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High-Protein Vegan Foods for Your Plant-Based Lifestyle

Fitness Editor
Julia is a qualified fitness trainer. She writes our articles about nutrition and fitness. She also makes free workout plans for our site.

High-protein diets are often used as a one-size-fits-all solution to any nutrition issue in the fitness industry – even for vegans. But how much protein do you really need? What are some high-protein vegan foods? And is lots of protein always healthy? 

Protein shakes are just as common in the gym as leg press machines and pull-up bars. If you ask a trainer what kind of nutrition plan is better for losing weight or building muscle, you’ll often hear this answer: definitely more protein, then less of this or that other thing.

In principle, that’s right. Your body needs protein to build muscle, and eating it also helps maintain muscle mass while you’re in a calorie deficit. Nevertheless, protein is only one component of a healthy and balanced diet.

If you’re thinking about switching to a plant-based lifestyle, you’ve probably realized that eating vegan is much more than just cutting out meat, fish and dairy. Find out more about which nutrients are really important while we bust some myths about veganism here.

What is a High-Protein Diet?

There is no clear-cut definition of a high-protein diet. In the broadest sense, the term “high-protein” just means a large amount of your total calorie intake comes from protein.

An anthracite-gray bowl filled with bright, high protein vegan foods like edamame beans, corn kernels, avocado slices, pomegranate seeds, purple cabbage, three-color quinoa, grated carrots, and tomato quarters.
©Westend61

How much that is or should be is a matter of perspective: a nutrition plan that’s high in protein for a bodybuilder isn’t going to look the same as a plan for a hobby runner who sits in an office the rest of the day.

How much protein you need and what kind of vegan nutrition plan makes sense for you depends on your health, lifestyle, and goals.

How Much Protein Per Day Should I Eat?

The British Nutrition Foundation recommends eating 0.75 grams of protein per kilo of body weight per day. If you work out a lot, you can also aim for 1-1.2 grams of protein per kilo.

Normally, you can cover your protein needs with a variety of vegan foods as part of a balanced plant-based diet. Don’t have enough time to cook between the office, gym, and social life? We’ve got you covered! Our new Extra Layered Vegan Protein Bar makes it easy to meet your requirements in a way that’s quick AND tasty.

A photo of a stack of three Extra Layered Vegan Protein Bars, cut open to reveal their delicious insides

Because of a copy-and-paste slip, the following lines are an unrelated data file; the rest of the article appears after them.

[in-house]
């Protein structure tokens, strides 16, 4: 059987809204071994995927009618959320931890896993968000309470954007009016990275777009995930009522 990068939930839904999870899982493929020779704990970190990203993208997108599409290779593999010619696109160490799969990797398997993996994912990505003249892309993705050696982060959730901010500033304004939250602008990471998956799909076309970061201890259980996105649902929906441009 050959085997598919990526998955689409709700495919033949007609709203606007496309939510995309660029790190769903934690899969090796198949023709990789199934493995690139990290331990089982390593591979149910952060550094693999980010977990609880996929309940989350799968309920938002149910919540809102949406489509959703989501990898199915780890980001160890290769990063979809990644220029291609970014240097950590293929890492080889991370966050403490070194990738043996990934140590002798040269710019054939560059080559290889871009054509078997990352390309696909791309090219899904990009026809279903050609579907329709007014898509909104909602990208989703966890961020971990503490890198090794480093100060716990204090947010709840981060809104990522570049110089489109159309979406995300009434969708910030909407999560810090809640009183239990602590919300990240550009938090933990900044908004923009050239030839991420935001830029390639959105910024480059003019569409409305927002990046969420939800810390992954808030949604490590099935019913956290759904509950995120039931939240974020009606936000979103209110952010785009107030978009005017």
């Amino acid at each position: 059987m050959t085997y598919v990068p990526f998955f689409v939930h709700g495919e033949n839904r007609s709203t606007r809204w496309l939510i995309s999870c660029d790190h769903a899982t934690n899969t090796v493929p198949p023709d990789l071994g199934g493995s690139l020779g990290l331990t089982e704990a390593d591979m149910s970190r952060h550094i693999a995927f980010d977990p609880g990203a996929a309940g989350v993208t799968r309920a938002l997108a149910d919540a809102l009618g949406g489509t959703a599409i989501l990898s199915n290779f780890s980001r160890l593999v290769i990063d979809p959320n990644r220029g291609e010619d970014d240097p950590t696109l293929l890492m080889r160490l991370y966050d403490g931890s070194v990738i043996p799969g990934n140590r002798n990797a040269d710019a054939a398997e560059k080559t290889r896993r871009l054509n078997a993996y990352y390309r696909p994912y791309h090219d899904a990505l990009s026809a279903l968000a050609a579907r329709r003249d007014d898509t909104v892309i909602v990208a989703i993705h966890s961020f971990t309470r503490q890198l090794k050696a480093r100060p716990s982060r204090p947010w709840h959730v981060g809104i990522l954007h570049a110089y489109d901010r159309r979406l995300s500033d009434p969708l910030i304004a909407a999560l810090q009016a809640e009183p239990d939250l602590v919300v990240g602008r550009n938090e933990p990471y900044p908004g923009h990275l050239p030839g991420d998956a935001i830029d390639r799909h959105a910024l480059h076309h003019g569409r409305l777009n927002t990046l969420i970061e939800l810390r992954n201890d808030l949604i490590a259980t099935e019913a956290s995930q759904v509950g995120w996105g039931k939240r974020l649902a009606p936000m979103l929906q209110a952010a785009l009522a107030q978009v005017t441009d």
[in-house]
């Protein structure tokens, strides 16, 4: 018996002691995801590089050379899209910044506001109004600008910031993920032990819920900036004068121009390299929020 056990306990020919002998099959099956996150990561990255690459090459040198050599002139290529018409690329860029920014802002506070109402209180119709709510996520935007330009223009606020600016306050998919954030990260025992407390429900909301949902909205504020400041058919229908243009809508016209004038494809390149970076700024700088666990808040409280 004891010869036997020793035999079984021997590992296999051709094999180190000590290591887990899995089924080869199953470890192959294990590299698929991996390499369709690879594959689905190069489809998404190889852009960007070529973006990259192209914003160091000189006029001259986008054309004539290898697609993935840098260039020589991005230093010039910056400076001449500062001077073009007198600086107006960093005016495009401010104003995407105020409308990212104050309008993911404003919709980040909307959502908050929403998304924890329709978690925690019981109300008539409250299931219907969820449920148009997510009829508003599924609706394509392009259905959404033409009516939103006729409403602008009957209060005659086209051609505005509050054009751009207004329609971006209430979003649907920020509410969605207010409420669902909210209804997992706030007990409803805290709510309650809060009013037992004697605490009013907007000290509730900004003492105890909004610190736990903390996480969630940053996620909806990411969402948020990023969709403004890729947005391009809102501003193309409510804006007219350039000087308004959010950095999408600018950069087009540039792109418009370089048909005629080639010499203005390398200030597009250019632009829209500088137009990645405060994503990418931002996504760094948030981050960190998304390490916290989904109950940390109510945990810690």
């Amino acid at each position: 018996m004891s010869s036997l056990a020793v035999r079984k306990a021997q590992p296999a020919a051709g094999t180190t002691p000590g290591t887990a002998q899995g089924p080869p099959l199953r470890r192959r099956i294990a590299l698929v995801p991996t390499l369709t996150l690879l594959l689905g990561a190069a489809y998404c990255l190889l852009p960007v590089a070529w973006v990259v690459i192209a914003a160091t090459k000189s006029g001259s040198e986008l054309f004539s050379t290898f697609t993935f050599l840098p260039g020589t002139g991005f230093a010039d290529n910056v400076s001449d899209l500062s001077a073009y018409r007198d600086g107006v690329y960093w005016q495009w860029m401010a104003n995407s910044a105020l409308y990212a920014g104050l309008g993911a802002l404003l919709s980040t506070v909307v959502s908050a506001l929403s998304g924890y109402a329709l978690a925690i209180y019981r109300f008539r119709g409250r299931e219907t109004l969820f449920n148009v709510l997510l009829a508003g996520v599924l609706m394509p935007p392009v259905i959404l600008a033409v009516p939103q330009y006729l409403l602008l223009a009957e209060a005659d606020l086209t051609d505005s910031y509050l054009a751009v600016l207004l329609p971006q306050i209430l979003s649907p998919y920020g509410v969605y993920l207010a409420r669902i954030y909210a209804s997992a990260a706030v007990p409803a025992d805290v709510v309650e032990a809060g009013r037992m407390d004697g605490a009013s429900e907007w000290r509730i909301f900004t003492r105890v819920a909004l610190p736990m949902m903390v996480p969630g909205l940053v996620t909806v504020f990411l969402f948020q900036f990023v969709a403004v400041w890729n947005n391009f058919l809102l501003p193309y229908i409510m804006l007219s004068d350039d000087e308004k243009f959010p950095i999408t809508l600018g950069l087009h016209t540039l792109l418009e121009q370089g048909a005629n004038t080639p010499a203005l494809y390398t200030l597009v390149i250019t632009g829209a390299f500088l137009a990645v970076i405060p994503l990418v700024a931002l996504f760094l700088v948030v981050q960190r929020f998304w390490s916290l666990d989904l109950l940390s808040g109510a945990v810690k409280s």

Check out our brand new Vegan Protein Bars

To make sure you get enough vitamins, minerals, trace elements and, above all, energy, your diet should be as varied and balanced as possible. Start making your nutrition plan by calculating all of your macronutrients as based on your total calorie requirements. Use the diagram below as a guide. This breakdown is based on general requirements to maintain your weight and a healthy lifestyle.

  • 50 – 55 % Carbs
  • 20 – 25 % Protein
  • 20 – 30 % Fat

The perfect distribution of macros for you will always depend on your metabolism, your lifestyle, and your fitness plan. Competitive athletes, bodybuilders, and those following a nutrition plan with a large calorie deficit may have higher protein needs. If that sounds like you, take a look at our Body Check to find out how much protein makes sense for you and your goals.

High-Protein Nutrition Plans for Weight Loss

Want to shed a few pounds or get serious about reaching your feel-good weight? Nutrition plans full of vegan sources of protein are a great choice for weight loss because protein helps maintain muscle mass. If you eat too little, your muscles are broken down, because, in simple terms, your body can convert some protein components into energy more easily than fat.

To lose weight on a high-protein diet, it’s best to aim for a daily protein intake of 1.2-1.4 grams per kilo of body weight. Create a balanced nutrition plan incorporating this recommendation and you’re on your way.

High-quality protein shakes are a great addition to your nutrition plan – but just drinking shakes isn’t enough.

A canister of Chocolate Vegan Protein stands next to a glass filled with a chocolate vegan protein milkshake and a few pieces of chocolate.

Sound complicated? That’s because it is! So we did a lot of the work for you and put together a 12-Week Shape Guide.

In the guide we’ve laid out plans for three months of perfectly balanced nutrition and training. With healthy and simple recipes for every day, including vegan options and a practical shopping list. Plus lots of in-depth knowledge and tips on nutrition and training.

High-Protein Plan for Building Muscle

Muscle building goes hand in hand with protein because that’s what muscles are largely made of. If you want your body to build new muscles, you have to provide it with the right building blocks. As a guideline, 1.2-1.4 grams of protein per kilo of body weight is also recommended for this nutrition plan.